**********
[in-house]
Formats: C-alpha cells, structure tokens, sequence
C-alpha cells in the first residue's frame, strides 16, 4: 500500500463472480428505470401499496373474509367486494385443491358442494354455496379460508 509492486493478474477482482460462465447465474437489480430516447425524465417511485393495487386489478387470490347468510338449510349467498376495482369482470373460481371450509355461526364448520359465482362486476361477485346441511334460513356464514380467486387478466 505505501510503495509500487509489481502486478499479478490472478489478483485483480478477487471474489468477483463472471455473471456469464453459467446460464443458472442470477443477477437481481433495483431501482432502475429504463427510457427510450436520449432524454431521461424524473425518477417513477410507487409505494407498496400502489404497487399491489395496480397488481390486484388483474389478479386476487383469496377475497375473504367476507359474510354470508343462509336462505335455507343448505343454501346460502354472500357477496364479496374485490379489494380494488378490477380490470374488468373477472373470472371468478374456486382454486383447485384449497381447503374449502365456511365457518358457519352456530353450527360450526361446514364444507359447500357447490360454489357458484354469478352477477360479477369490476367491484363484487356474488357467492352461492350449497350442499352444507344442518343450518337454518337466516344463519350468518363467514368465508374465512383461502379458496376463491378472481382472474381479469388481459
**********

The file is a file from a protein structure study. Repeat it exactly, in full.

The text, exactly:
[in-house]
Formats: C-alpha cells, structure tokens, sequence
C-alpha cells in the first residue's frame, strides 16, 4: 500500500463472480428505470401499496373474509367486494385443491358442494354455496379460508 509492486493478474477482482460462465447465474437489480430516447425524465417511485393495487386489478387470490347468510338449510349467498376495482369482470373460481371450509355461526364448520359465482362486476361477485346441511334460513356464514380467486387478466 505505501510503495509500487509489481502486478499479478490472478489478483485483480478477487471474489468477483463472471455473471456469464453459467446460464443458472442470477443477477437481481433495483431501482432502475429504463427510457427510450436520449432524454431521461424524473425518477417513477410507487409505494407498496400502489404497487399491489395496480397488481390486484388483474389478479386476487383469496377475497375473504367476507359474510354470508343462509336462505335455507343448505343454501346460502354472500357477496364479496374485490379489494380494488378490477380490470374488468373477472373470472371468478374456486382454486383447485384449497381447503374449502365456511365457518358457519352456530353450527360450526361446514364444507359447500357447490360454489357458484354469478352477477360479477369490476367491484363484487356474488357467492352461492350449497350442499352444507344442518343450518337454518337466516344463519350468518363467514368465508374465512383461502379458496376463491378472481382472474381479469388481459